David Craven is cited in this IPFS article as the main author behind Rust-IPFS. I remember when he wrote that library last year; it was the primary reason he was hired to work as a core developer at Parity.
Now, you CANNOT see him on the list of contributors on the project’s github page. Note that contributor tally shown in the github UI is 1 greater than the contributors listed so we know that there’s somebody else but David is erased from the codebase’s history as a contributor.
That’s definitely the part that gets at me the most. I would just hate to work on a project for over a year and then have it taken from me without any indication that I used to work on it.
Theory of Why?
In February, David worked for Equilibrium Labs which took over the project under a grant for IPFS. Eventually, there was a difference of opinion on the technical direction of the project.
David believes that Web3 applications should prefer native to the web. He wanted Rust-IPFS to pursue support for this path before web because he thinks that Web3 applications should not depend on HTTP to distribute the User Interface (UI). His opinion is that HTTP was designed for a system in which a few servers distribute the UI to many clients (browsers).
“The future of Web3 technology should not handicap itself by relying on centralized information distribution protocols to compete with centralized services. We can harness the power of hardware with native applications and Flutter allows us to generate interfaces for mobile and desktop from a single codebase.”
So David started ipfs-embed to build an embeddable ipfs implementation that can share its backing sled database with a substrate light client. IPFS-Embed has 8 stars and David’s old Rust-IPFS implementation which will never again show his contributions has over 500 stars. They also have the official Rust-IPFS twitter account. My greatest fear is that they steal David’s work on ipfs-embed and get more funding. If that keeps happening, I’ll be worried about his health.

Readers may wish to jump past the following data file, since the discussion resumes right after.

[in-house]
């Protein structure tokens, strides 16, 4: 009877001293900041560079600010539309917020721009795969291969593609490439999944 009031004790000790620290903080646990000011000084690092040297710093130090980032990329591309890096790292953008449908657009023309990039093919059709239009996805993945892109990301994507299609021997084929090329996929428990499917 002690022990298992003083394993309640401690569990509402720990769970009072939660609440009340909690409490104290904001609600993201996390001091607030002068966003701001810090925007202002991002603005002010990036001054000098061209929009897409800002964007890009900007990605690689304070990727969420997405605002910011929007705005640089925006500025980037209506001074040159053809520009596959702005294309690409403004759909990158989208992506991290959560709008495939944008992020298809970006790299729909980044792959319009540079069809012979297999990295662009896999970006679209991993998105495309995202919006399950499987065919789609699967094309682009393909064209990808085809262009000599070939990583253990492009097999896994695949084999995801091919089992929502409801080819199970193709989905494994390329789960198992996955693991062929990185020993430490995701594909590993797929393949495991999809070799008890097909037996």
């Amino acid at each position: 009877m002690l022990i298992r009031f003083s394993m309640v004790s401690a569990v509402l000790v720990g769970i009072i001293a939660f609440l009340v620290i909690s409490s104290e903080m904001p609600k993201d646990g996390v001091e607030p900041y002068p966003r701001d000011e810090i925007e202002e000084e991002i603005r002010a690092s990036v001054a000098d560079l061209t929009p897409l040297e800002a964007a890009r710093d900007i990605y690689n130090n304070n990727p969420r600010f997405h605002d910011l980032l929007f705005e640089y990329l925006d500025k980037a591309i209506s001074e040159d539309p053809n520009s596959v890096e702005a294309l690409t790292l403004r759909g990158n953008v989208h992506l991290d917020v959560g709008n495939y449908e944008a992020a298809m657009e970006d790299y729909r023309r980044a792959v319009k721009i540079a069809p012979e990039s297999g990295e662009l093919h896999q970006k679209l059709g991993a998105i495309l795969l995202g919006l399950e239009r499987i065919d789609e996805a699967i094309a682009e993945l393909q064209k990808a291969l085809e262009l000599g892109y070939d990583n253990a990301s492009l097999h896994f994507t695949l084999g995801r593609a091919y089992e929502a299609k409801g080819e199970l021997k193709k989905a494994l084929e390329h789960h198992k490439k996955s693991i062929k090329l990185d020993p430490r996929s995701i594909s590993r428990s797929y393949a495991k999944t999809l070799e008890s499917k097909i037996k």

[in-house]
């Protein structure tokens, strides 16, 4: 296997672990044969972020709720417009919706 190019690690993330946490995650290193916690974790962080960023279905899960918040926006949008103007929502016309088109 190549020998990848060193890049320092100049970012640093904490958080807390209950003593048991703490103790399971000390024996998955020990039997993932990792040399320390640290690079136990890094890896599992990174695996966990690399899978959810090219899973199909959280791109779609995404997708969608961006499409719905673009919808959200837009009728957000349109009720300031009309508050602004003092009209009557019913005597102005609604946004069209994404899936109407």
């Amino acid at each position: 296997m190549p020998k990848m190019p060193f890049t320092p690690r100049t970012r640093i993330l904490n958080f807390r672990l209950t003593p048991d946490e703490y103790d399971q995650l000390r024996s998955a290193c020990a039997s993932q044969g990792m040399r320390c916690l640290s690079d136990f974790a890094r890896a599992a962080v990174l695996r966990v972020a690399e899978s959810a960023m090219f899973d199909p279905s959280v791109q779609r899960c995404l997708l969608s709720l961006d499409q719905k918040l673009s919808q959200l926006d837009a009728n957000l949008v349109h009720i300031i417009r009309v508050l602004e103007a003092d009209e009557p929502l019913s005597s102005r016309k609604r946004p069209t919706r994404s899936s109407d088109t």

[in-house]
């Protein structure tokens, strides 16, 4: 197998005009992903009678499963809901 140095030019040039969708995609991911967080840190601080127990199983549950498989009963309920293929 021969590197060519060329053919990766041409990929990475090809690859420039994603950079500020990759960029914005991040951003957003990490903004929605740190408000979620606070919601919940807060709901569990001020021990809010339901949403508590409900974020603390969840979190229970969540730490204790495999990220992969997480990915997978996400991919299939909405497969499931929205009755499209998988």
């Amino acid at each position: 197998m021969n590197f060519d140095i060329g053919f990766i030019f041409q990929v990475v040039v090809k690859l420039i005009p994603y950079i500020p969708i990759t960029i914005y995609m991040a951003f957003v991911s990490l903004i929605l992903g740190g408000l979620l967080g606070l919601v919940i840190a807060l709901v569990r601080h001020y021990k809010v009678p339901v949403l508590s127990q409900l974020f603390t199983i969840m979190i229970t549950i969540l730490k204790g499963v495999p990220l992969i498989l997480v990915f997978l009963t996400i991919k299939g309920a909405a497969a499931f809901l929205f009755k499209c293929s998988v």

What might have caused this? David left Equilibrium Labs after they received a $7K USD grant and paid him $2K before the technical disagreement. Weeks after this split, they applied for this grant from Web3 https://github.com/w3f/General-Grants-Program/pull/283 which could be worth anything between $30K-$100K USD. If you look at the comments in that PR, David questions their approach and I believe this led to the separation and their complete erasure of his contribution history from the project. That’s definitely the part that gets at me the most. I would just hate to work on a project for over a year and then have it taken from me without any indication that I used to work on it. I can relate to this too – I’m still proud of the Substrate Recipes and so impressed with what they’ve become over the past few months. It would hurt me somewhere deep down if the world never knew that I poured a lot of time into it.
Equilibrium labs released a blog post in response blaming the lack of credit on the github UI instead of their own conscious actions.
Some people have responded to this post by reaching out to me to tell me that it was David’s fault and he should’ve protected the permissions on the repo. Some context is that Equilibrium Labs was receiving a Protocol Labs grant to work on David’s repo and the Protocol Labs representative @vmx convinced David to add Equilibrium Labs as owners despite his concerns. They even made an issue called Governance in the repo and it served as a written agreement of the purported governance norms.
As soon as their Web3 Foundation grant was merged, Equilibrium Labs removed David and myself as owners and blocked us. They deleted the Governance written agreement from the repo’s issues. @vmx can attest to this, but he may not have an incentive to do so.
I’m glad I posted this. It taught me a lot about other people.